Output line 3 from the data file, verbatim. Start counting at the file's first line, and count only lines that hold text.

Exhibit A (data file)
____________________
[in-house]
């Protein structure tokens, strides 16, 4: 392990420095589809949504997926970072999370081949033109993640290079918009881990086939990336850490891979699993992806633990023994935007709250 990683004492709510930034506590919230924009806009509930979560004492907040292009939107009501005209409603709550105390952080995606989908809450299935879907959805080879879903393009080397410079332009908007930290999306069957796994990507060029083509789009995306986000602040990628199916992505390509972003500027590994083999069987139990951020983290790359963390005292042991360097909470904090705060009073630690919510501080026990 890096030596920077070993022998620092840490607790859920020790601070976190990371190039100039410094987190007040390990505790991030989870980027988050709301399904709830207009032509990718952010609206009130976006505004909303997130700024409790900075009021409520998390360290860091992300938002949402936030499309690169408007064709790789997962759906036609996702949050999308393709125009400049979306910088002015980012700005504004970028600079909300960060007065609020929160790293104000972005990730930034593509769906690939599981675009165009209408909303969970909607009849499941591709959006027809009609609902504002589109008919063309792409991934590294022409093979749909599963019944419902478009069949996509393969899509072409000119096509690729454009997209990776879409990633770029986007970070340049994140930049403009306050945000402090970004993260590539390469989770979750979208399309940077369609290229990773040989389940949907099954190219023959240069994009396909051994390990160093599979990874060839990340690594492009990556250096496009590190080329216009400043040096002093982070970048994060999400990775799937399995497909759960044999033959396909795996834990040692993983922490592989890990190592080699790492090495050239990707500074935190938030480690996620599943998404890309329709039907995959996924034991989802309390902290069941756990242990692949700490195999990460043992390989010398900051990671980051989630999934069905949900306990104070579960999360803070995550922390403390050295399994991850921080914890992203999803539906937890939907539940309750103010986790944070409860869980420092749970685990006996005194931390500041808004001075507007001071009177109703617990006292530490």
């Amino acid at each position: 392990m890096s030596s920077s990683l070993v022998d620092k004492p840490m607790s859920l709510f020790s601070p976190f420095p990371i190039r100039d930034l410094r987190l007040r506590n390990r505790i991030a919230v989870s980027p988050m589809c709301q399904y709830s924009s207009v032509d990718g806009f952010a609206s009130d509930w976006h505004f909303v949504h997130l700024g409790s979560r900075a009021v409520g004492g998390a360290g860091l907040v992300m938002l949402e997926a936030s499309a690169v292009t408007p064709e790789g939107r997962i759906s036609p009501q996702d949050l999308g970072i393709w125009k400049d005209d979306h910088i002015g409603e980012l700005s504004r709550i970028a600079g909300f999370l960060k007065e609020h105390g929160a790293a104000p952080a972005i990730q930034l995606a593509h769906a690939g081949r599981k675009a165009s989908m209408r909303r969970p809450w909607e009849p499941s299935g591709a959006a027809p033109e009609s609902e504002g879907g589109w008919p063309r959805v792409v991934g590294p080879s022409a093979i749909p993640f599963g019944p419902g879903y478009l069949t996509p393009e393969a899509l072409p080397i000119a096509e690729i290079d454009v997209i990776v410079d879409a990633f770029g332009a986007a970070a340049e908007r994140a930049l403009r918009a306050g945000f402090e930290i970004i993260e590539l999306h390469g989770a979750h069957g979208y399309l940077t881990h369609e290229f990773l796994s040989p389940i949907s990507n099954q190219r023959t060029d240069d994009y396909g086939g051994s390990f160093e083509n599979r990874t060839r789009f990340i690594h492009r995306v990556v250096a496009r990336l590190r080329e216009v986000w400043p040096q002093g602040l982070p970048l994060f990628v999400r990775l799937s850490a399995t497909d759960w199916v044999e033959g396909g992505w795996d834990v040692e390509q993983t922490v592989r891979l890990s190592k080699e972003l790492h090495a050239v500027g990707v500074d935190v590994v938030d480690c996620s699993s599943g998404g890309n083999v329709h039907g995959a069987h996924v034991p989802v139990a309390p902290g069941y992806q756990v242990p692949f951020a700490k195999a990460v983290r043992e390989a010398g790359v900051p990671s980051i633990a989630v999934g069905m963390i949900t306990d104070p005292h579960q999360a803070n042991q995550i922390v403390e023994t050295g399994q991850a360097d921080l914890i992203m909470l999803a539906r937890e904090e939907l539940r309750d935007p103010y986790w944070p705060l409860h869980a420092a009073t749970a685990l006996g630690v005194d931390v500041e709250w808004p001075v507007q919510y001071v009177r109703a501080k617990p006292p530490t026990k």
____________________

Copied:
């Amino acid at each position: 392990m890096s030596s920077s990683l070993v022998d620092k004492p840490m607790s859920l709510f020790s601070p976190f420095p990371i190039r100039d930034l410094r987190l007040r506590n390990r505790i991030a919230v989870s980027p988050m589809c709301q399904y709830s924009s207009v032509d990718g806009f952010a609206s009130d509930w976006h505004f909303v949504h997130l700024g409790s979560r900075a009021v409520g004492g998390a360290g860091l907040v992300m938002l949402e997926a936030s499309a690169v292009t408007p064709e790789g939107r997962i759906s036609p009501q996702d949050l999308g970072i393709w125009k400049d005209d979306h910088i002015g409603e980012l700005s504004r709550i970028a600079g909300f999370l960060k007065e609020h105390g929160a790293a104000p952080a972005i990730q930034l995606a593509h769906a690939g081949r599981k675009a165009s989908m209408r909303r969970p809450w909607e009849p499941s299935g591709a959006a027809p033109e009609s609902e504002g879907g589109w008919p063309r959805v792409v991934g590294p080879s022409a093979i749909p993640f599963g019944p419902g879903y478009l069949t996509p393009e393969a899509l072409p080397i000119a096509e690729i290079d454009v997209i990776v410079d879409a990633f770029g332009a986007a970070a340049e908007r994140a930049l403009r918009a306050g945000f402090e930290i970004i993260e590539l999306h390469g989770a979750h069957g979208y399309l940077t881990h369609e290229f990773l796994s040989p389940i949907s990507n099954q190219r023959t060029d240069d994009y396909g086939g051994s390990f160093e083509n599979r990874t060839r789009f990340i690594h492009r995306v990556v250096a496009r990336l590190r080329e216009v986000w400043p040096q002093g602040l982070p970048l994060f990628v999400r990775l799937s850490a399995t497909d759960w199916v044999e033959g396909g992505w795996d834990v040692e390509q993983t922490v592989r891979l890990s190592k080699e972003l790492h090495a050239v500027g990707v500074d935190v590994v938030d480690c996620s699993s599943g998404g890309n083999v329709h039907g995959a069987h996924v034991p989802v139990a309390p902290g069941y992806q756990v242990p692949f951020a700490k195999a990460v983290r043992e390989a010398g790359v900051p990671s980051i633990a989630v999934g069905m963390i949900t306990d104070p005292h579960q999360a803070n042991q995550i922390v403390e023994t050295g399994q991850a360097d921080l914890i992203m909470l999803a539906r937890e904090e939907l539940r309750d935007p103010y986790w944070p705060l409860h869980a420092a009073t749970a685990l006996g630690v005194d931390v500041e709250w808004p001075v507007q919510y001071v009177r109703a501080k617990p006292p530490t026990k």